Two Kent experts in the biology of ageing are on a mission to improve the sustainability of cherry farming.
Having worked together earlier in their careers Dr Marina Ezcurra and Dr Jenny Tullet were keen to work together again. Looking for new ways of using their knowledge of genetics and molecular biology, they had been thinking about how natural compounds could be used to benefit society.
A colleague introduced them to Kent cherry grower Michael Dalloway. Kent produces 90% of the UK's cherries but Jenny and Maria were shocked to learn how much 'imperfect' fruit ends up being sent to landfill.
“We just thought, ‘this is ridiculous, we have to do something about this’. Michael was driving around picking up ‘waste’ cherries to make his cherry juice, so we wanted to use our expertise to help show how nutritious this juice is, to help people understand that ‘damaged’ fruit can still have health benefits and stop so much of it being wasted.”
Work began in August 2022 and although it’s very early days, the data already looks promising. “The project addresses so many key issues of our time: it could help farmers make the most of the crops they produce; educate people about nutrition; create new natural foodstuffs; and possibly identify a natural compound that could ameliorate the effects of ageing. That would be fantastic… and all through cherries, which are so tasty!”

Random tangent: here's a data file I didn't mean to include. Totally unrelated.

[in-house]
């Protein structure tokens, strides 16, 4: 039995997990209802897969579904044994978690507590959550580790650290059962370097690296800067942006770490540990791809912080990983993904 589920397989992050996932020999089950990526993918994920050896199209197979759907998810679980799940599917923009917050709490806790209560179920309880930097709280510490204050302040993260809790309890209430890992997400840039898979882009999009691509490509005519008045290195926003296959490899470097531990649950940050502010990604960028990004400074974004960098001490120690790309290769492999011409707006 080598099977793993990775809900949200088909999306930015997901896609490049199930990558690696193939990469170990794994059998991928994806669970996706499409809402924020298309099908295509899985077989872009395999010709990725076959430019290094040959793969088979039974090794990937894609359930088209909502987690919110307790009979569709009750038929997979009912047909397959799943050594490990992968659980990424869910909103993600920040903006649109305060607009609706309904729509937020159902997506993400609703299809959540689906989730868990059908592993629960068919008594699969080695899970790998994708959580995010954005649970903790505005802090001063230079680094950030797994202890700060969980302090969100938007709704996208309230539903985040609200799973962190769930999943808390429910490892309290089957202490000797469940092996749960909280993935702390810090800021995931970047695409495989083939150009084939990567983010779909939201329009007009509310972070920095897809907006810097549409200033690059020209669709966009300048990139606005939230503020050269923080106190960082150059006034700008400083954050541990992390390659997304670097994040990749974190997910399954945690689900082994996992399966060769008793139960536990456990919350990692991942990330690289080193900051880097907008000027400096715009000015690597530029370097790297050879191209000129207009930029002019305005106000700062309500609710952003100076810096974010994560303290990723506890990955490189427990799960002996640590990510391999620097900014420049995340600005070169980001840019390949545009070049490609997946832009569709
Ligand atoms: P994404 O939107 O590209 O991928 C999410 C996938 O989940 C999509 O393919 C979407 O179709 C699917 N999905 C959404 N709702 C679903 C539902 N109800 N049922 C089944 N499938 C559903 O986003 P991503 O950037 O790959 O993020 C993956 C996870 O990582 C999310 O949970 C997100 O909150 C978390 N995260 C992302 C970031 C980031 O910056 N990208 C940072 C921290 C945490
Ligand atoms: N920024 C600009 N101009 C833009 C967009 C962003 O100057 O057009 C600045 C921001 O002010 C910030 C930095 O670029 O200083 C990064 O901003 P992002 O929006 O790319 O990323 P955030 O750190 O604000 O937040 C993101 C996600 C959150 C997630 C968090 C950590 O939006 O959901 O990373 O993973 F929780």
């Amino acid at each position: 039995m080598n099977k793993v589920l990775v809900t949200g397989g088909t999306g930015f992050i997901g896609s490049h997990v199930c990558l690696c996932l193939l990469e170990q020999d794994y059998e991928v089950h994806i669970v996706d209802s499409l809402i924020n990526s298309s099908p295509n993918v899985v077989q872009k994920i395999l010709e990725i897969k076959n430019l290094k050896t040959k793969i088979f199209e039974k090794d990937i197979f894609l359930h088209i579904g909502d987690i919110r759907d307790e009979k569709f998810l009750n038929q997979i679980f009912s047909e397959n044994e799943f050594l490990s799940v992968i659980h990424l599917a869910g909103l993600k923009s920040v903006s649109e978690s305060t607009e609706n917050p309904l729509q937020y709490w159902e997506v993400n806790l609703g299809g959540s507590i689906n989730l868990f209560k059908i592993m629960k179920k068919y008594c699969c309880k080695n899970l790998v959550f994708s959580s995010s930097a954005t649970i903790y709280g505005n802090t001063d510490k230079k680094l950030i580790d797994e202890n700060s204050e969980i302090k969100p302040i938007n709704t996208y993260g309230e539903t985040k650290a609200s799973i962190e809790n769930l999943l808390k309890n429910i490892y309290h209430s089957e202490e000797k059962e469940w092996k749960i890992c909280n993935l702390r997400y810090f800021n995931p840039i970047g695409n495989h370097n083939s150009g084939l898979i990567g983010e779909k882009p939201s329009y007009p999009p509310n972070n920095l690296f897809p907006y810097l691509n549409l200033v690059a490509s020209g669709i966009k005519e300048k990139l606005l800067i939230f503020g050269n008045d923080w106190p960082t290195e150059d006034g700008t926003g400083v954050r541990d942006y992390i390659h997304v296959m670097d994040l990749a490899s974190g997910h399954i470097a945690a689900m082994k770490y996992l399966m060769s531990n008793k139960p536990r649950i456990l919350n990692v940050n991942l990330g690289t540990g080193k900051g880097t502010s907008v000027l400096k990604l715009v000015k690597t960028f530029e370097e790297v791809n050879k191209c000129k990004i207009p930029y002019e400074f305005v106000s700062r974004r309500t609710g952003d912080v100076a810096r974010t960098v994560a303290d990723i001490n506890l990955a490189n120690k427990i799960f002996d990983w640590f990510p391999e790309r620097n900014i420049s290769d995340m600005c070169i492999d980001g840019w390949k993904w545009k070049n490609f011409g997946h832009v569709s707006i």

Alongside their research, both Jenny and Marina teach undergraduate and postgraduate students, involving them in their live projects. So, they can add ‘inspiring the next generation of scientists’ to their list of successes too.
is building an innovative, creative and inclusive community that is actively focused on addressing real-world challenges and finding solutions to the urgent environmental issues facing the world today.